Page:The Fauna of British India, including Ceylon and Burma (Birds Vol 1).djvu/113

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PARUS. 8] but is not a seed-eater, nor does it seem to enjoy a stray meat- bone from the kitchen as cinereus does. Its note is a very loud four syllabic whistle, which may be written ti-ti-tee-it, the third syllable much prolonged. In 8hillong, where it is very common, this call is the first bird-note to be heard in the early dawn when it is most persistent and shrill though quite musical.

(60) Parus cyanus tianschanicus.

The TiAis^scHA]!^ Blue-Tit.

Cyanistes cyanus var. tianschanicus Menzbier, Bull. See. Zool. France, ix, p. 270 (1884) (Mountaius of Central Asia).

Vernacular names. None recorded.

Description. A thin line of deep blue running through the eye and over the ear-coverts in a narrow collar rouud the nape; remainder of head pale vinous blue or blue-grey; back pale blue-grey; upper tail-coverts briglit dark blue, tipped with white; outermost tail-feathers white, with the basal third of the inner web black; on each succeeding pair the white decreases and the bkack increases and becomes more blue, especially on the outer web, until the central rect rices are all dark blue, except for broad white tips. Visible portion of closed wing deep blue, the quills edged with white on their terminal halves and the inner secondaries with bold white tips also; greater coverts with similai tips making a broad bar of white across the wing. Below pale vinous blue-grey with a broad patch of black on the abdomen forming an interrupted black median Hue on these parts.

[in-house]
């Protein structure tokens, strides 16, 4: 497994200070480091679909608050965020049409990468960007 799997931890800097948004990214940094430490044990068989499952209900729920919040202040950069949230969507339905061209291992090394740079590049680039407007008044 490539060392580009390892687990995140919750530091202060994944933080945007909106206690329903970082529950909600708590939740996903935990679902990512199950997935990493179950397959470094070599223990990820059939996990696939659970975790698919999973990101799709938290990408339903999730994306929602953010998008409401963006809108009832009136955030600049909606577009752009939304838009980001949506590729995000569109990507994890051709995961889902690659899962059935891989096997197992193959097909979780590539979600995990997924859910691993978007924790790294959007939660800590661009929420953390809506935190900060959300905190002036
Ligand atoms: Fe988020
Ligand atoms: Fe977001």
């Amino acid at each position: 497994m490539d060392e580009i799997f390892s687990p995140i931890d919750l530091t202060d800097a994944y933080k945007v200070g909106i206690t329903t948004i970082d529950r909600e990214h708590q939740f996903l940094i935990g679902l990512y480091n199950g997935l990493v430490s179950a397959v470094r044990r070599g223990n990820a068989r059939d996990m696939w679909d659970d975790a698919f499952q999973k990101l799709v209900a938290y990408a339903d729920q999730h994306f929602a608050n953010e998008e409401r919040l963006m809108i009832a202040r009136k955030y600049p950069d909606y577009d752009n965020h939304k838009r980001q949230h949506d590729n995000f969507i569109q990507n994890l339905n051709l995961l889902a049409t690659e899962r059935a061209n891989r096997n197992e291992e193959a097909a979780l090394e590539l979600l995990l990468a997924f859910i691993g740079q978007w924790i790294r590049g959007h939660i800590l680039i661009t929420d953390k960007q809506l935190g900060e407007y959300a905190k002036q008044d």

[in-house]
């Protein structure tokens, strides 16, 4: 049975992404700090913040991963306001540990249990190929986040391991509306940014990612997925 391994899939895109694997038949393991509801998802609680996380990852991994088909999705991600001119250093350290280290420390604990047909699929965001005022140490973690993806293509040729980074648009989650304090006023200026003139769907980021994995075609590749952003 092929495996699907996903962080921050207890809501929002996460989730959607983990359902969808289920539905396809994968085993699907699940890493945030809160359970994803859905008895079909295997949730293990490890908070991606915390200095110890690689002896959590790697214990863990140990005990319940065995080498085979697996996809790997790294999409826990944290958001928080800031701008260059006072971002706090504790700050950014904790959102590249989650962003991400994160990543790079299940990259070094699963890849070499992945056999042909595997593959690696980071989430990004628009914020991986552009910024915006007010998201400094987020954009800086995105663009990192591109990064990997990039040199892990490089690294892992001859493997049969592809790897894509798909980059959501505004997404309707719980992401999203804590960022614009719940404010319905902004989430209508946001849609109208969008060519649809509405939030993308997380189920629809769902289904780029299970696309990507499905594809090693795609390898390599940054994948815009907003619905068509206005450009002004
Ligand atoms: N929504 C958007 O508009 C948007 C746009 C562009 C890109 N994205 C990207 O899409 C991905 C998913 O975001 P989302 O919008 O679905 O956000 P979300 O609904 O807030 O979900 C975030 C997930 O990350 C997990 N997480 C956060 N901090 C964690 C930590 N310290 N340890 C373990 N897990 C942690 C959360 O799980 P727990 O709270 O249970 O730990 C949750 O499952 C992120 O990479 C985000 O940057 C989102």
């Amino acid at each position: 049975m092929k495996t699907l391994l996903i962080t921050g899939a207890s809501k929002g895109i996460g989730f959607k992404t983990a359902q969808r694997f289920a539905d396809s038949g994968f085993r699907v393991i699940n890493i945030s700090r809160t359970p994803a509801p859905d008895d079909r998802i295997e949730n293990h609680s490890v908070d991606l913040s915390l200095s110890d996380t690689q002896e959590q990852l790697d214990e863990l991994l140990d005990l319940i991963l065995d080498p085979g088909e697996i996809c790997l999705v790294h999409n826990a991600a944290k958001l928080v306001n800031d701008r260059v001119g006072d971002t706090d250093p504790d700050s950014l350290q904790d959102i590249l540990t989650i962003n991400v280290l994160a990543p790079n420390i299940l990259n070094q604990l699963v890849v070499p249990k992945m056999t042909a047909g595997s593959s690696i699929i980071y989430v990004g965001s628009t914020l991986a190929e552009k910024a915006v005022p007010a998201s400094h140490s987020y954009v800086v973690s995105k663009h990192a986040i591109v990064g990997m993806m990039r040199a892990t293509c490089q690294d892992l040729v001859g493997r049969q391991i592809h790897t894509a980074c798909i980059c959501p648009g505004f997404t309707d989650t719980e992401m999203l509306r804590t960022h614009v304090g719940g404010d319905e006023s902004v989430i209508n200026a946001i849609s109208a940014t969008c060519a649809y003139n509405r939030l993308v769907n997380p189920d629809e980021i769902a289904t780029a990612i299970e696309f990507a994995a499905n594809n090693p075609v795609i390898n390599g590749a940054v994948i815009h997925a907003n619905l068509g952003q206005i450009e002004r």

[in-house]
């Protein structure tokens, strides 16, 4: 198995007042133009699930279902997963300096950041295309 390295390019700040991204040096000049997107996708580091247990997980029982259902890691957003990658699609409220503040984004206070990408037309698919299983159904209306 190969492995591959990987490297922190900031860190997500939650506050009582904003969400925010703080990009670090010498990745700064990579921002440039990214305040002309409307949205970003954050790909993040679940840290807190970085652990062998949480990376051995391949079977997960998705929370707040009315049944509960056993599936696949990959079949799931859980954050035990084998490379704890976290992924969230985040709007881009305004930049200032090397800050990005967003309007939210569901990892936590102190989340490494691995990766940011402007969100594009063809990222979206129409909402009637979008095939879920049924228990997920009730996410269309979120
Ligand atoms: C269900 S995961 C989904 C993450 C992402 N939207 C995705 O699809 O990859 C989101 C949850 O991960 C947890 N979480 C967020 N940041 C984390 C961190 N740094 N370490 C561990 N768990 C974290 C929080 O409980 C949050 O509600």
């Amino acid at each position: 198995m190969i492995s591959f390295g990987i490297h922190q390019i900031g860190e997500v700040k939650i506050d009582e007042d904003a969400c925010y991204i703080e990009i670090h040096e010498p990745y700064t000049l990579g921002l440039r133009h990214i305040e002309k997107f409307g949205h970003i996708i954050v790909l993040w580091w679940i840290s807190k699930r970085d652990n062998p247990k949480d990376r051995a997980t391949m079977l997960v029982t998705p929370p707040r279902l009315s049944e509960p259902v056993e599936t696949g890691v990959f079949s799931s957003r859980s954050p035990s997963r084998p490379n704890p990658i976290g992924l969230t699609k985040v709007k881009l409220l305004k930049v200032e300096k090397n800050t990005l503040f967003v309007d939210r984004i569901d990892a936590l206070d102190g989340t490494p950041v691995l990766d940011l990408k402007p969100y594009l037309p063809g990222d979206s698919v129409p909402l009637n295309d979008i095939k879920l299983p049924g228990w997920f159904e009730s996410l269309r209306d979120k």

Colours of soft parts. Bill slaty horn; irides brown; legs and feet plumbeous.

Measurements. Wing about 75 mm., tail about Go mm.; culmen about 7 mm.; tarsus about 15 mm.

Distribution. Tianschan, Turkestan, Afghanistan, Chitral.

Nidification. It is said to breed in May, laying 10 or IL typical Blue-Tits' eggs, white spotted with red, in a nest of hair and grass in a hole. In size they seem to vary between 18'5xl2-5 {Dyhoivslci) and 14-8 x 115 mm. {Rey).

Habits. Those of the genus. They are found at considerable elevations, certainly up to 12,000 feet, descending lower in winter, especially in the most northern parts of their habitat where they may be found at the level of the Plains. Fulton obtained five young birds in Chitral, at 10,000 feet in July 1902; he reports that this Tit was common there in the river-bed, where they were frequenting dense scrub of willow, juniper and birch. VOL. I. G